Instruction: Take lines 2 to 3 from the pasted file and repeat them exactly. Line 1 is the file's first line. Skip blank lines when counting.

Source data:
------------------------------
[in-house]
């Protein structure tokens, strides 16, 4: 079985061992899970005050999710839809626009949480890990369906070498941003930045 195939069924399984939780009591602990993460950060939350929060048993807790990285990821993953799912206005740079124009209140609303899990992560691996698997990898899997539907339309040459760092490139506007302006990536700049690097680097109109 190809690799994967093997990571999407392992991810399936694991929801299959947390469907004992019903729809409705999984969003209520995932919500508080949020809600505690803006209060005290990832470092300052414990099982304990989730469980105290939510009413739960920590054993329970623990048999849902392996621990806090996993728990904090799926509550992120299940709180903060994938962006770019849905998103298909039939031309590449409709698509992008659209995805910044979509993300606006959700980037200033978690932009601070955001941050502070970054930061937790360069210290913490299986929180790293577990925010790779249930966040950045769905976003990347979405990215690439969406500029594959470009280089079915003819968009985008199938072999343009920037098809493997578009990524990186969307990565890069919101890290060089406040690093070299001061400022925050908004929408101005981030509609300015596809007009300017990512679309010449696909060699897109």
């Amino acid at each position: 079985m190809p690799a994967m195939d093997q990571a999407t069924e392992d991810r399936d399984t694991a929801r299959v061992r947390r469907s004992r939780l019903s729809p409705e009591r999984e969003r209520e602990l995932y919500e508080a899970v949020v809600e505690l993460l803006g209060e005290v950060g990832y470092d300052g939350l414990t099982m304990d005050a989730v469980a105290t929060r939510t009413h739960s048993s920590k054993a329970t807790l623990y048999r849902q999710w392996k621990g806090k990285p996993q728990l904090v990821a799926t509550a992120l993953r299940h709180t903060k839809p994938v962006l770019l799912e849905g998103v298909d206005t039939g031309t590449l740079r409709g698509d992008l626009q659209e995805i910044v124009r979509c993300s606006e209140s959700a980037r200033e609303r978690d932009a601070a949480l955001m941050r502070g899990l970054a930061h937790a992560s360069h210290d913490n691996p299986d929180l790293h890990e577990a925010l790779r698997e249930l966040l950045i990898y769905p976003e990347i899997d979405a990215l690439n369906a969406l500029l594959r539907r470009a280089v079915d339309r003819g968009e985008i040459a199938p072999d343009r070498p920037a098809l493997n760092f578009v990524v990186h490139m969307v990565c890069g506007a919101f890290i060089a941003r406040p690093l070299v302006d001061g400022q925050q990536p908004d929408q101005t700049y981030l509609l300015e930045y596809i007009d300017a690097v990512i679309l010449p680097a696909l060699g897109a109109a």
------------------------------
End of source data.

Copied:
């Protein structure tokens, strides 16, 4: 079985061992899970005050999710839809626009949480890990369906070498941003930045 195939069924399984939780009591602990993460950060939350929060048993807790990285990821993953799912206005740079124009209140609303899990992560691996698997990898899997539907339309040459760092490139506007302006990536700049690097680097109109 190809690799994967093997990571999407392992991810399936694991929801299959947390469907004992019903729809409705999984969003209520995932919500508080949020809600505690803006209060005290990832470092300052414990099982304990989730469980105290939510009413739960920590054993329970623990048999849902392996621990806090996993728990904090799926509550992120299940709180903060994938962006770019849905998103298909039939031309590449409709698509992008659209995805910044979509993300606006959700980037200033978690932009601070955001941050502070970054930061937790360069210290913490299986929180790293577990925010790779249930966040950045769905976003990347979405990215690439969406500029594959470009280089079915003819968009985008199938072999343009920037098809493997578009990524990186969307990565890069919101890290060089406040690093070299001061400022925050908004929408101005981030509609300015596809007009300017990512679309010449696909060699897109």
């Amino acid at each position: 079985m190809p690799a994967m195939d093997q990571a999407t069924e392992d991810r399936d399984t694991a929801r299959v061992r947390r469907s004992r939780l019903s729809p409705e009591r999984e969003r209520e602990l995932y919500e508080a899970v949020v809600e505690l993460l803006g209060e005290v950060g990832y470092d300052g939350l414990t099982m304990d005050a989730v469980a105290t929060r939510t009413h739960s048993s920590k054993a329970t807790l623990y048999r849902q999710w392996k621990g806090k990285p996993q728990l904090v990821a799926t509550a992120l993953r299940h709180t903060k839809p994938v962006l770019l799912e849905g998103v298909d206005t039939g031309t590449l740079r409709g698509d992008l626009q659209e995805i910044v124009r979509c993300s606006e209140s959700a980037r200033e609303r978690d932009a601070a949480l955001m941050r502070g899990l970054a930061h937790a992560s360069h210290d913490n691996p299986d929180l790293h890990e577990a925010l790779r698997e249930l966040l950045i990898y769905p976003e990347i899997d979405a990215l690439n369906a969406l500029l594959r539907r470009a280089v079915d339309r003819g968009e985008i040459a199938p072999d343009r070498p920037a098809l493997n760092f578009v990524v990186h490139m969307v990565c890069g506007a919101f890290i060089a941003r406040p690093l070299v302006d001061g400022q925050q990536p908004d929408q101005t700049y981030l509609l300015e930045y596809i007009d300017a690097v990512i679309l010449p680097a696909l060699g897109a109109a």